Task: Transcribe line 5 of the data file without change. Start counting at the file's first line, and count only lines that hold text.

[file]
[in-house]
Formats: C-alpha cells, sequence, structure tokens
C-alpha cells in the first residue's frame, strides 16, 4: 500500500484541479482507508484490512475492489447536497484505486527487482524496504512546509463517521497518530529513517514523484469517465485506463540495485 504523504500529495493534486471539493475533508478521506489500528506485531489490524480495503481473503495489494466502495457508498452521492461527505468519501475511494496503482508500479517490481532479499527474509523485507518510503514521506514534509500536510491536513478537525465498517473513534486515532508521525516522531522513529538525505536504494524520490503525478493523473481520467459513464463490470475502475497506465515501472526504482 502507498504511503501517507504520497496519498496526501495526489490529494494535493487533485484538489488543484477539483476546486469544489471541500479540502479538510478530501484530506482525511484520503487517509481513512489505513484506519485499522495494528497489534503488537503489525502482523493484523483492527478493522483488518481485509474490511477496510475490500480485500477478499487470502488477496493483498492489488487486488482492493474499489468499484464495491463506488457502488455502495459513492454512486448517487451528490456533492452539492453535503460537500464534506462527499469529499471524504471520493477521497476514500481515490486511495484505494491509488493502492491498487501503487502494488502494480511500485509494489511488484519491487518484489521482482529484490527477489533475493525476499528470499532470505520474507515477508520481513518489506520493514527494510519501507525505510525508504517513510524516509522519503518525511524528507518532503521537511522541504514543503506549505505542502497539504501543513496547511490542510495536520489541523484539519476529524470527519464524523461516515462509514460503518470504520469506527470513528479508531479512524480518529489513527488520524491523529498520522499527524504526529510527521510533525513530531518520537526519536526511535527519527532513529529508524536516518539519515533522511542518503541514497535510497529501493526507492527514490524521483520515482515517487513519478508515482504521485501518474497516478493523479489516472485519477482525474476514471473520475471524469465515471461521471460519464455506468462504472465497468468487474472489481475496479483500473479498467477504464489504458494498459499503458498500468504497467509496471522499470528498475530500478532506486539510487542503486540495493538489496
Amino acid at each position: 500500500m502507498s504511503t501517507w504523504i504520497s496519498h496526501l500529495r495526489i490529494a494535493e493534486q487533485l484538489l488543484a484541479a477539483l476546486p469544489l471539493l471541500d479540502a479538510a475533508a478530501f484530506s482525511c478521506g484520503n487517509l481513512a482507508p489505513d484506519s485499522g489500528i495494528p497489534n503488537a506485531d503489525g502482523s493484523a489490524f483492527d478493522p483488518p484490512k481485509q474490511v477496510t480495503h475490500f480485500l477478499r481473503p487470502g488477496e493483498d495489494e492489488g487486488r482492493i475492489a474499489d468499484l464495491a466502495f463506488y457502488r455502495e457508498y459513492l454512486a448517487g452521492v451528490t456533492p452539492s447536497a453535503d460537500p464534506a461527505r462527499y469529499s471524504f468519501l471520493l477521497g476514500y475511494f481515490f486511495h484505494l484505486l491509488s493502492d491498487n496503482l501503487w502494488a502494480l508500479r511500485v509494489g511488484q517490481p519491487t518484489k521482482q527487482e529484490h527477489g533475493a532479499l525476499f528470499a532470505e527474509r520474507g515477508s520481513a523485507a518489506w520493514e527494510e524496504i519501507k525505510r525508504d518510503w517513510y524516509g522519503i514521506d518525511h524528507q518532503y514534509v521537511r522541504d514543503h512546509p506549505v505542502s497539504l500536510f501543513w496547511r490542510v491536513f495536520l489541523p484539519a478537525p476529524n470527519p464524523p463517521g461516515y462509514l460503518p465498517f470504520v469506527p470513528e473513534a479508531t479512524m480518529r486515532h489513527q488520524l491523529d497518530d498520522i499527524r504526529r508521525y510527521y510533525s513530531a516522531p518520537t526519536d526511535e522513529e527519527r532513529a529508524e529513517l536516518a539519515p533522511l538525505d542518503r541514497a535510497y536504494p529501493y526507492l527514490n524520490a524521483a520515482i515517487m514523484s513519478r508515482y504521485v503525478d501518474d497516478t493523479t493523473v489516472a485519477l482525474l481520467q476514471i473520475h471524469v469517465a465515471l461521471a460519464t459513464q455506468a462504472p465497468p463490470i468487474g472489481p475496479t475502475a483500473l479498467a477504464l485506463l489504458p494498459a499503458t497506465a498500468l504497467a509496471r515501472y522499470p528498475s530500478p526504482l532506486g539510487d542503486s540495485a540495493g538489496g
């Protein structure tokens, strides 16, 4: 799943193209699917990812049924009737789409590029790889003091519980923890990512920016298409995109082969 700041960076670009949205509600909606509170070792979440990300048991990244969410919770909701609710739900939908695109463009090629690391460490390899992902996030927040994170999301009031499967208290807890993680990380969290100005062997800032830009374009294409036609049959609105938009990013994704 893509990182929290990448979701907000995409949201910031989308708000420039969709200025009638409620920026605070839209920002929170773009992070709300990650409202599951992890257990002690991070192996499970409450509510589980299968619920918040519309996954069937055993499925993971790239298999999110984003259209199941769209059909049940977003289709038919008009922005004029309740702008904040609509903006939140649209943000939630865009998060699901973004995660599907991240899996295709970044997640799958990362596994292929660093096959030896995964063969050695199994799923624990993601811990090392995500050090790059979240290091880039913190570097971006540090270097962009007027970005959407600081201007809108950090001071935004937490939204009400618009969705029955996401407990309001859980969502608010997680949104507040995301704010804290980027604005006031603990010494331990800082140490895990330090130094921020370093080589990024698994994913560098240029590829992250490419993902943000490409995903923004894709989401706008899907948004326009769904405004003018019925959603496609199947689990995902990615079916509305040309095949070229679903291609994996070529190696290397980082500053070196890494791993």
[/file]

């Protein structure tokens, strides 16, 4: 799943193209699917990812049924009737789409590029790889003091519980923890990512920016298409995109082969 700041960076670009949205509600909606509170070792979440990300048991990244969410919770909701609710739900939908695109463009090629690391460490390899992902996030927040994170999301009031499967208290807890993680990380969290100005062997800032830009374009294409036609049959609105938009990013994704 893509990182929290990448979701907000995409949201910031989308708000420039969709200025009638409620920026605070839209920002929170773009992070709300990650409202599951992890257990002690991070192996499970409450509510589980299968619920918040519309996954069937055993499925993971790239298999999110984003259209199941769209059909049940977003289709038919008009922005004029309740702008904040609509903006939140649209943000939630865009998060699901973004995660599907991240899996295709970044997640799958990362596994292929660093096959030896995964063969050695199994799923624990993601811990090392995500050090790059979240290091880039913190570097971006540090270097962009007027970005959407600081201007809108950090001071935004937490939204009400618009969705029955996401407990309001859980969502608010997680949104507040995301704010804290980027604005006031603990010494331990800082140490895990330090130094921020370093080589990024698994994913560098240029590829992250490419993902943000490409995903923004894709989401706008899907948004326009769904405004003018019925959603496609199947689990995902990615079916509305040309095949070229679903291609994996070529190696290397980082500053070196890494791993």